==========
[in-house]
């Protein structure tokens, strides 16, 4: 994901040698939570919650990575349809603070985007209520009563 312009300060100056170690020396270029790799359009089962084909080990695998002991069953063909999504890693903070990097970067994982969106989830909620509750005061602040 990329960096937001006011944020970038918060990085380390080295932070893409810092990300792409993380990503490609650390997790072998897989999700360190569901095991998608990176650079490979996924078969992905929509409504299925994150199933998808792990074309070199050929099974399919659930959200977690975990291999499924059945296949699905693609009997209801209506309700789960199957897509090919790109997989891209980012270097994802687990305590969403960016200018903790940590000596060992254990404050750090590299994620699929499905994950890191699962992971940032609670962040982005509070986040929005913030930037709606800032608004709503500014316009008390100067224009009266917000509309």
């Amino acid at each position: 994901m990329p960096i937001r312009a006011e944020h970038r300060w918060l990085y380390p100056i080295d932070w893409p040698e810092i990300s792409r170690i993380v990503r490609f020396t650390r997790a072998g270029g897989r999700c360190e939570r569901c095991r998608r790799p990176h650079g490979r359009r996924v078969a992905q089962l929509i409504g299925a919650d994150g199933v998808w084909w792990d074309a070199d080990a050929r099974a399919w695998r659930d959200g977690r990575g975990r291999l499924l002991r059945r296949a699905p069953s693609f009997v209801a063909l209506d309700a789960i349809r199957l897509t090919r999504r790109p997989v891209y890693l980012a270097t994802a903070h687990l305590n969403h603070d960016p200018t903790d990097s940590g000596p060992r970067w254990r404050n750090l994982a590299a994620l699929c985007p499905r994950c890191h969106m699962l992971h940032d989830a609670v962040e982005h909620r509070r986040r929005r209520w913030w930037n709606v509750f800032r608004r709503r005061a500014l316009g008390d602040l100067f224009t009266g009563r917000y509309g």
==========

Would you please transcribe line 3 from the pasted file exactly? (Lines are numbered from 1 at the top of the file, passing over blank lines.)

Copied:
């Amino acid at each position: 994901m990329p960096i937001r312009a006011e944020h970038r300060w918060l990085y380390p100056i080295d932070w893409p040698e810092i990300s792409r170690i993380v990503r490609f020396t650390r997790a072998g270029g897989r999700c360190e939570r569901c095991r998608r790799p990176h650079g490979r359009r996924v078969a992905q089962l929509i409504g299925a919650d994150g199933v998808w084909w792990d074309a070199d080990a050929r099974a399919w695998r659930d959200g977690r990575g975990r291999l499924l002991r059945r296949a699905p069953s693609f009997v209801a063909l209506d309700a789960i349809r199957l897509t090919r999504r790109p997989v891209y890693l980012a270097t994802a903070h687990l305590n969403h603070d960016p200018t903790d990097s940590g000596p060992r970067w254990r404050n750090l994982a590299a994620l699929c985007p499905r994950c890191h969106m699962l992971h940032d989830a609670v962040e982005h909620r509070r986040r929005r209520w913030w930037n709606v509750f800032r608004r709503r005061a500014l316009g008390d602040l100067f224009t009266g009563r917000y509309g």